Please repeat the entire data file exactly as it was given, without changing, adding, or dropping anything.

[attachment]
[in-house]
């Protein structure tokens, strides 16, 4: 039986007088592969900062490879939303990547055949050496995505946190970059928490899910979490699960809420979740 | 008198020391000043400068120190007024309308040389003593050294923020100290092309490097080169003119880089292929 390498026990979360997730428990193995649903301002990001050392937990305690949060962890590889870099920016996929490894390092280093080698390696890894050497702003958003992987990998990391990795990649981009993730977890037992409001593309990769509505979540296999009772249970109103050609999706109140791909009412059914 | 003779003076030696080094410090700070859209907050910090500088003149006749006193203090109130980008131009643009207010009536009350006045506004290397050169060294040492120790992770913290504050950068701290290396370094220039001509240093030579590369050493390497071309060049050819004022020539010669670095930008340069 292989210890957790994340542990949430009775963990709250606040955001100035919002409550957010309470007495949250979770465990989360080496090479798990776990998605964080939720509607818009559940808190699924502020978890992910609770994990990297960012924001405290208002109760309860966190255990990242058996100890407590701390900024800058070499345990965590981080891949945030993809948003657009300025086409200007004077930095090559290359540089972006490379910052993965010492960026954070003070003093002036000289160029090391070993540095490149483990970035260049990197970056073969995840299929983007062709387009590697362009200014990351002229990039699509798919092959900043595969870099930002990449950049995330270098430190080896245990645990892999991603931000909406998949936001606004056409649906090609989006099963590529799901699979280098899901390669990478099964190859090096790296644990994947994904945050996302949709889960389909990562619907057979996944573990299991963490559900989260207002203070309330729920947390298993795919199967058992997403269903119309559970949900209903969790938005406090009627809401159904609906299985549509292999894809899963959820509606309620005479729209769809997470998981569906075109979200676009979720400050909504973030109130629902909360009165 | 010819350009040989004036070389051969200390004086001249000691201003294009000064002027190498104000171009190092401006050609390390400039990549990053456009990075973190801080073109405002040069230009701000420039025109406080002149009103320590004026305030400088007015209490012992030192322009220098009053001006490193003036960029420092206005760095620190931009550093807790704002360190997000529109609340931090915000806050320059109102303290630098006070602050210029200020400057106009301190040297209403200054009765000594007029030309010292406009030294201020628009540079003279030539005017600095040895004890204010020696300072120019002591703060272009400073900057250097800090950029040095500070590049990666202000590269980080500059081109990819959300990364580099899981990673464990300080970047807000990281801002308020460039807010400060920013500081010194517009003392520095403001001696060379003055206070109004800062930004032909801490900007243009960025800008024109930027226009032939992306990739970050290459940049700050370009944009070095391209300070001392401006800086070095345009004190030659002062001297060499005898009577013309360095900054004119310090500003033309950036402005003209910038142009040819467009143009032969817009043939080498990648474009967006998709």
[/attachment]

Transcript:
[in-house]
């Protein structure tokens, strides 16, 4: 039986007088592969900062490879939303990547055949050496995505946190970059928490899910979490699960809420979740 | 008198020391000043400068120190007024309308040389003593050294923020100290092309490097080169003119880089292929 390498026990979360997730428990193995649903301002990001050392937990305690949060962890590889870099920016996929490894390092280093080698390696890894050497702003958003992987990998990391990795990649981009993730977890037992409001593309990769509505979540296999009772249970109103050609999706109140791909009412059914 | 003779003076030696080094410090700070859209907050910090500088003149006749006193203090109130980008131009643009207010009536009350006045506004290397050169060294040492120790992770913290504050950068701290290396370094220039001509240093030579590369050493390497071309060049050819004022020539010669670095930008340069 292989210890957790994340542990949430009775963990709250606040955001100035919002409550957010309470007495949250979770465990989360080496090479798990776990998605964080939720509607818009559940808190699924502020978890992910609770994990990297960012924001405290208002109760309860966190255990990242058996100890407590701390900024800058070499345990965590981080891949945030993809948003657009300025086409200007004077930095090559290359540089972006490379910052993965010492960026954070003070003093002036000289160029090391070993540095490149483990970035260049990197970056073969995840299929983007062709387009590697362009200014990351002229990039699509798919092959900043595969870099930002990449950049995330270098430190080896245990645990892999991603931000909406998949936001606004056409649906090609989006099963590529799901699979280098899901390669990478099964190859090096790296644990994947994904945050996302949709889960389909990562619907057979996944573990299991963490559900989260207002203070309330729920947390298993795919199967058992997403269903119309559970949900209903969790938005406090009627809401159904609906299985549509292999894809899963959820509606309620005479729209769809997470998981569906075109979200676009979720400050909504973030109130629902909360009165 | 010819350009040989004036070389051969200390004086001249000691201003294009000064002027190498104000171009190092401006050609390390400039990549990053456009990075973190801080073109405002040069230009701000420039025109406080002149009103320590004026305030400088007015209490012992030192322009220098009053001006490193003036960029420092206005760095620190931009550093807790704002360190997000529109609340931090915000806050320059109102303290630098006070602050210029200020400057106009301190040297209403200054009765000594007029030309010292406009030294201020628009540079003279030539005017600095040895004890204010020696300072120019002591703060272009400073900057250097800090950029040095500070590049990666202000590269980080500059081109990819959300990364580099899981990673464990300080970047807000990281801002308020460039807010400060920013500081010194517009003392520095403001001696060379003055206070109004800062930004032909801490900007243009960025800008024109930027226009032939992306990739970050290459940049700050370009944009070095391209300070001392401006800086070095345009004190030659002062001297060499005898009577013309360095900054004119310090500003033309950036402005003209910038142009040819467009143009032969817009043939080498990648474009967006998709």